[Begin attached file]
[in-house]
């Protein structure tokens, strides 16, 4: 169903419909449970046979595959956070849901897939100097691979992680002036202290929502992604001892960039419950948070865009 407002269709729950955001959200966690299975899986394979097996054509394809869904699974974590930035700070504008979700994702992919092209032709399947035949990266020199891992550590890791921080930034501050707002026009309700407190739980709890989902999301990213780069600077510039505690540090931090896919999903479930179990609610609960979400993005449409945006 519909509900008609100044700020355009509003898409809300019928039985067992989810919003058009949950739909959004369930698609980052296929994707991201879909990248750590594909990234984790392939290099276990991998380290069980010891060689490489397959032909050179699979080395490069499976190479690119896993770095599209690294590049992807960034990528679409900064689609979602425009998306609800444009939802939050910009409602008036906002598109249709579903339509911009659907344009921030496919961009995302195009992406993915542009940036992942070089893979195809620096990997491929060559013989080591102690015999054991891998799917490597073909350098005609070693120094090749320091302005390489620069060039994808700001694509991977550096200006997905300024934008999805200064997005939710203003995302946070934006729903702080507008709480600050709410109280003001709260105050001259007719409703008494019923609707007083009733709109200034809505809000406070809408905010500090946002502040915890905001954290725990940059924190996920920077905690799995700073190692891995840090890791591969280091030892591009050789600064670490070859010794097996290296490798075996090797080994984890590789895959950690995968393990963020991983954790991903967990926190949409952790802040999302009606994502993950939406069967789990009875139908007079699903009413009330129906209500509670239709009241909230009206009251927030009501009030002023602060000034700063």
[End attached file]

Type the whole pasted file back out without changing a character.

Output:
[in-house]
């Protein structure tokens, strides 16, 4: 169903419909449970046979595959956070849901897939100097691979992680002036202290929502992604001892960039419950948070865009 407002269709729950955001959200966690299975899986394979097996054509394809869904699974974590930035700070504008979700994702992919092209032709399947035949990266020199891992550590890791921080930034501050707002026009309700407190739980709890989902999301990213780069600077510039505690540090931090896919999903479930179990609610609960979400993005449409945006 519909509900008609100044700020355009509003898409809300019928039985067992989810919003058009949950739909959004369930698609980052296929994707991201879909990248750590594909990234984790392939290099276990991998380290069980010891060689490489397959032909050179699979080395490069499976190479690119896993770095599209690294590049992807960034990528679409900064689609979602425009998306609800444009939802939050910009409602008036906002598109249709579903339509911009659907344009921030496919961009995302195009992406993915542009940036992942070089893979195809620096990997491929060559013989080591102690015999054991891998799917490597073909350098005609070693120094090749320091302005390489620069060039994808700001694509991977550096200006997905300024934008999805200064997005939710203003995302946070934006729903702080507008709480600050709410109280003001709260105050001259007719409703008494019923609707007083009733709109200034809505809000406070809408905010500090946002502040915890905001954290725990940059924190996920920077905690799995700073190692891995840090890791591969280091030892591009050789600064670490070859010794097996290296490798075996090797080994984890590789895959950690995968393990963020991983954790991903967990926190949409952790802040999302009606994502993950939406069967789990009875139908007079699903009413009330129906209500509670239709009241909230009206009251927030009501009030002023602060000034700063």